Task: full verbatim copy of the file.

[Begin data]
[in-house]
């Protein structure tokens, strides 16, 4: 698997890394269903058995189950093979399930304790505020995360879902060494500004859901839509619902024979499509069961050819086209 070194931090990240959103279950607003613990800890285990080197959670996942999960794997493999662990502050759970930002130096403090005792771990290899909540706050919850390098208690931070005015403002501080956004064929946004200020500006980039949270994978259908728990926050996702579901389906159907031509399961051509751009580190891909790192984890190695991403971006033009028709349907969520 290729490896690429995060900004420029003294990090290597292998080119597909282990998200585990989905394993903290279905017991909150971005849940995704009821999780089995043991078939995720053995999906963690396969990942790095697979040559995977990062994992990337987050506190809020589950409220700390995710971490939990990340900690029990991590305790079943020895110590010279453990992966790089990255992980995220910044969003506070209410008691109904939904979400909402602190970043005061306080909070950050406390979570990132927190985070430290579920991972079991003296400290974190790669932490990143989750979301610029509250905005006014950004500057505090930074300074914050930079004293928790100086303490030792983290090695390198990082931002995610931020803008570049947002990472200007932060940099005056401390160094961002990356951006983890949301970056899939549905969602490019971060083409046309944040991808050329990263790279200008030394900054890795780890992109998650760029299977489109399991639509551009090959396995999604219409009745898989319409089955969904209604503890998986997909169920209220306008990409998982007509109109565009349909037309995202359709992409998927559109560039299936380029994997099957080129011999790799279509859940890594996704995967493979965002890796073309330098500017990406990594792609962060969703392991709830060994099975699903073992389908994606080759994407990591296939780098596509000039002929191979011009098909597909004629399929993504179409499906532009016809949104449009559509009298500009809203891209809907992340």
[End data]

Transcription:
[in-house]
């Protein structure tokens, strides 16, 4: 698997890394269903058995189950093979399930304790505020995360879902060494500004859901839509619902024979499509069961050819086209 070194931090990240959103279950607003613990800890285990080197959670996942999960794997493999662990502050759970930002130096403090005792771990290899909540706050919850390098208690931070005015403002501080956004064929946004200020500006980039949270994978259908728990926050996702579901389906159907031509399961051509751009580190891909790192984890190695991403971006033009028709349907969520 290729490896690429995060900004420029003294990090290597292998080119597909282990998200585990989905394993903290279905017991909150971005849940995704009821999780089995043991078939995720053995999906963690396969990942790095697979040559995977990062994992990337987050506190809020589950409220700390995710971490939990990340900690029990991590305790079943020895110590010279453990992966790089990255992980995220910044969003506070209410008691109904939904979400909402602190970043005061306080909070950050406390979570990132927190985070430290579920991972079991003296400290974190790669932490990143989750979301610029509250905005006014950004500057505090930074300074914050930079004293928790100086303490030792983290090695390198990082931002995610931020803008570049947002990472200007932060940099005056401390160094961002990356951006983890949301970056899939549905969602490019971060083409046309944040991808050329990263790279200008030394900054890795780890992109998650760029299977489109399991639509551009090959396995999604219409009745898989319409089955969904209604503890998986997909169920209220306008990409998982007509109109565009349909037309995202359709992409998927559109560039299936380029994997099957080129011999790799279509859940890594996704995967493979965002890796073309330098500017990406990594792609962060969703392991709830060994099975699903073992389908994606080759994407990591296939780098596509000039002929191979011009098909597909004629399929993504179409499906532009016809949104449009559509009298500009809203891209809907992340």